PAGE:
Tag Archives: accuracy

CO2 and Indoor Air Quality (IAQ)

Indoor Air Quality in General

The quality of the air in a room can greatly affect the health, productivity, and well being of any occupants. Previously the temperature and humidity of indoor air were considered as the most important parameters contributing to air quality, but there are several other factors which must be taken into account.

Indoor Air Quality (IAQ) problems are very often caused by gases or particles released into the air by pollution sources. This can be avoided by carefully selecting the materials which are to be used inside dwellings, offices, classrooms, gymnasiums, hotels, shopping malls, hospitals and in all en-closed spaces which are inhabited. But there is another source of air pollution, which cannot be avoided. this other source is people themselves. Every time a person exhales, CO2 is released. Inadequate ventilation may increase CO2 concentration to an unhealthy or even life-threatening level.


CO2: made up of 2 oxygen atoms, double bonded to a single carbon atom.

The most important control parameters for a good Indoor Air Quality are temperature, relative humidity and CO2 concentration. If these values are used with an intelligent air conditioning system, an energy efficient air supply can be used to produce a high quality atmosphere.

Facts & figures:

CO2 is a naturally occurring molecule consisting of two oxygen atoms and a single carbon atom.

At standard temperature and pressure CO2 is a gas, invisible and without any smell or taste.

CO2 is 50% heavier than air and has no liquid state under atmospheric pressure.

In the earth’s atmosphere CO2 has a concentration of 390 ppm by volume.

The worldwide industry produces approximately 36 billion tons of CO2 per year.

Industrial activities are responsible for an increase of atmospheric CO2 concentration and thus for an increase of global warming (greenhouse effect).

Influence of CO2 on Humans

Only a small amount of the atmosphere is made up of CO2, the prevailing components are nitrogen and oxygen. The natural outdoor atmosphere CO2 level is approx. 390 ppm. Increasing this concentration causes several symptoms of poisoning, ranging from drowsiness at around 1´000ppm to unconsciousness and even death at above 10´000 ppm. Even if a  rise in CO2 concentration has not yet severely influenced the health of people, it may reduce their productivity, efficiency and well-being.



Some of the possible health effects

How to Measure CO2

The most common measuring method for CO2 concentration nowadays is based on a spectroscopic principle. Sending infrared light (IR) with a wave length of 4.23 μm through a gas sample. CO2 molecules in the sample absorb the light at this wavelength. an IR sensor is then used to detect any changes in the energy levels of the light after passing through the sample. The more C)2 in the sample, the more of the light that will be absorbed, and the weaker the IR signal will be when it reaches the sensor.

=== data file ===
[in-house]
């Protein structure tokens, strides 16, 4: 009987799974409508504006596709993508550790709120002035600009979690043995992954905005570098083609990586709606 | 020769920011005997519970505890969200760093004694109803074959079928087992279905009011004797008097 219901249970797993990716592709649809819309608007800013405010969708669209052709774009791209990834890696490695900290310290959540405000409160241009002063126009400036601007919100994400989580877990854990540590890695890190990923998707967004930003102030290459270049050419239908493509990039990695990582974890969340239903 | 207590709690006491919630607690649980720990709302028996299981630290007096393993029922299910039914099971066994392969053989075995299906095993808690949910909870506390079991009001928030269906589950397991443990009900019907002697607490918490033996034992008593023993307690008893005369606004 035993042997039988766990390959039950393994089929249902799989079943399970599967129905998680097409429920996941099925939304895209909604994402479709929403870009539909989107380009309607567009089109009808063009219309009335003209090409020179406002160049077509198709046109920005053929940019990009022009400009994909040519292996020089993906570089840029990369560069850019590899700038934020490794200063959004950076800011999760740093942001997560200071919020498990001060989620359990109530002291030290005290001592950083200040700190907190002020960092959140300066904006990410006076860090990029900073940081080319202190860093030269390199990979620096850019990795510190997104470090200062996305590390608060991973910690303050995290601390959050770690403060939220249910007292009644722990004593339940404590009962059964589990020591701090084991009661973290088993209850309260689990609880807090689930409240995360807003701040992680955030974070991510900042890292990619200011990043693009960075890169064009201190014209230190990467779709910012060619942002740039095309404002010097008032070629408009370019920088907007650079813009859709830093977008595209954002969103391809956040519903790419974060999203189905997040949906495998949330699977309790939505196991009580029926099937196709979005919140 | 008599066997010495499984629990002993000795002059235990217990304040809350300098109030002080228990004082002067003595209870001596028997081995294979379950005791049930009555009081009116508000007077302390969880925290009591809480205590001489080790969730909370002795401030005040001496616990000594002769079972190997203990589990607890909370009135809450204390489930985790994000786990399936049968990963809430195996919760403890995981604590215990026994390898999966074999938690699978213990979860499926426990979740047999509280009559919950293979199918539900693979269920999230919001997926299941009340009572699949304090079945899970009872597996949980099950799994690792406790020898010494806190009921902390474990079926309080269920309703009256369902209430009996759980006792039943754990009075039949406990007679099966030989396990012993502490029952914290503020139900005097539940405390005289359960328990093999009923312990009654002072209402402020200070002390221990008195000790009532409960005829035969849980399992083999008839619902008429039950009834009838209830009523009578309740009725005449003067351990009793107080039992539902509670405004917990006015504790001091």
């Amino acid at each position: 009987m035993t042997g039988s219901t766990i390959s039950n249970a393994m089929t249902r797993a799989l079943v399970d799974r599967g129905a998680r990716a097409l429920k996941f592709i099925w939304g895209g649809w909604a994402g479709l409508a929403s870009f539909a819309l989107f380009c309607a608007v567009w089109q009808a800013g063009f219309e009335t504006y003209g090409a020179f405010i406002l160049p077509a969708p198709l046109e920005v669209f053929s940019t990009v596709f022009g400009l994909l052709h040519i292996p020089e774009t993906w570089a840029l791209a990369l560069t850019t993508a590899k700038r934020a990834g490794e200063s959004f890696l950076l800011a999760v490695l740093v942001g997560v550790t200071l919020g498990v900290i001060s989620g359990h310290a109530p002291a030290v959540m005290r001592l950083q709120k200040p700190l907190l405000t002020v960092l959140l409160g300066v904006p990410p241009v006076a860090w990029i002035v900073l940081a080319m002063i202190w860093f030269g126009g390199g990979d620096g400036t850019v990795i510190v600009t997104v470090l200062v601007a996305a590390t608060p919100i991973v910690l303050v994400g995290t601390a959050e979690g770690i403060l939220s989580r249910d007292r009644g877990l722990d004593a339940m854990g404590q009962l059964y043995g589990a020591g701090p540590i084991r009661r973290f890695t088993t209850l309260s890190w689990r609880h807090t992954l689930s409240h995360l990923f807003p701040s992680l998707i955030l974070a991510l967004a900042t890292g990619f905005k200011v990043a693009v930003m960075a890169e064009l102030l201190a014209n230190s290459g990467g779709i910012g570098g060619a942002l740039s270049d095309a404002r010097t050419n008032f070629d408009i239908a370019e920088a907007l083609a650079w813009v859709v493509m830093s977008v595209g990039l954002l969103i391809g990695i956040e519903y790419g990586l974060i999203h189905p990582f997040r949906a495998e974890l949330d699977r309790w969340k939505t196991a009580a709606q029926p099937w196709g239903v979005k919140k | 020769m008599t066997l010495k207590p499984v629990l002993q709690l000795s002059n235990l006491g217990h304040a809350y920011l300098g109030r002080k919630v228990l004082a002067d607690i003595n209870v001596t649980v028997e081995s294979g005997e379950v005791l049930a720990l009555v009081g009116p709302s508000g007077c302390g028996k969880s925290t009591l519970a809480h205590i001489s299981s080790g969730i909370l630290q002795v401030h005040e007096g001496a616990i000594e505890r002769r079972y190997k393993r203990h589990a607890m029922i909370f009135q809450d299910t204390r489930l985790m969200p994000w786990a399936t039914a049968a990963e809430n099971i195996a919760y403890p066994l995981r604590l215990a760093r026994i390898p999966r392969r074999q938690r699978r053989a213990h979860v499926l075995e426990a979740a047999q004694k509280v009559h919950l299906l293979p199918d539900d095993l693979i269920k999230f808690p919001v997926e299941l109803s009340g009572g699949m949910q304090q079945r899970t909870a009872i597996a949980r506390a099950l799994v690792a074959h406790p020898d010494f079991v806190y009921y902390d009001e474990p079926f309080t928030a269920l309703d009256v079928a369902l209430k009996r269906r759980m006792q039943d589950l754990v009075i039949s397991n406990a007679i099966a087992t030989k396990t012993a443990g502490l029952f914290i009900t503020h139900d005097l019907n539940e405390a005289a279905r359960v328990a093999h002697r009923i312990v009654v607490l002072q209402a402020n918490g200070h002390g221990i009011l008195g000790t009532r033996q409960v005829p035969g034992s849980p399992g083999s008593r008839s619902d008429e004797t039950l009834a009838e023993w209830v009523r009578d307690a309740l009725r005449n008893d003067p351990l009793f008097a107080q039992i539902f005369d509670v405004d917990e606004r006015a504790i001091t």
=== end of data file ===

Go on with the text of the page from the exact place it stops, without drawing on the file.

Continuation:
Example of an IR CO2 sensor

The sensitivity of a CO2 sensor increases with the length of the light path through the sample gas. Thus the sensor used in Rotronic CO2 measuring devices makes use of multiple reflections of the IR beam on the walls of the probe chamber. this means the small CO2 sensor (2.5 cm x 5 cm) has a measuring path length of 12.5 cm and is accordingly sensitive. This type of sensor is called a NDIR (Non Dispersive Infra Red) sensor. This means that a broadband IR light source is used and the measured wavelength is filtered out at the end of the beam in front of the IR detector.

Why the Need to Measure CO2

New energy efficient demands lead to more airtight buildings and ventilation being completely turned off at night. Intelligent HVAC systems must be able to adapt themselves to situations with changing occupants of rooms. One answer is Demand Controlled Ventilation (DCV) with built-in CO2 sensors. By using DCV, huge amounts of energy can be saved without any drawback for the occupants. According to a study of the UN Climate Panel 40-50% of world energy is used in buildings. Only the adoption of the EU Directive on Energy Efficient Buildings would result in saving 30-45 MT of CO2/year. As HVAC (Heating, Ventilation and Air Conditioning) is responsible 40-65% of energy usage in commercial and public buildings, a balance between comfort and energy saving must be found.


A large HVAC system

One example demonstrates the evidence of CO2 controlled room ventilation. The exhaled air of a human contains up to 40´000 ppm CO2. In one hour a person breathes out 15 litres of CO2. Thus in a classroom with a volume of 200 m³ occupied by 25 pupils the CO2 concentration increases in one hour by 1´875 ppm!

Especially in wine cellars, breweries, the beverage industry and other industries in which CO2 may be produced or processed the constant measuring of CO2 concentration is absolutely vital to prevent a deadly threat to the employees. This is not only a rational procedure but is also enforced by official regulations in nearly every developed country.

Philip Robinson                                                                                                       Rotronic UK

Wind Turbines

Its been pretty windy recently, So wind farms are probably doing quite well at the moment. The biggest wind farm in the world, at the moment, is the London array, which can produce 630MW of power.

Wind Energy in General

The future is very encouraging for wind power. The technology is growing exponentially due to the current power crisis and the ongoing discussions about nuclear power plants. Wind turbines are becoming more efficient and are able to produce increased electricity capacity given the same factors.

Facts & figures:

There is over 200 GW (Giga Watts) of installed wind energy capacity in the world.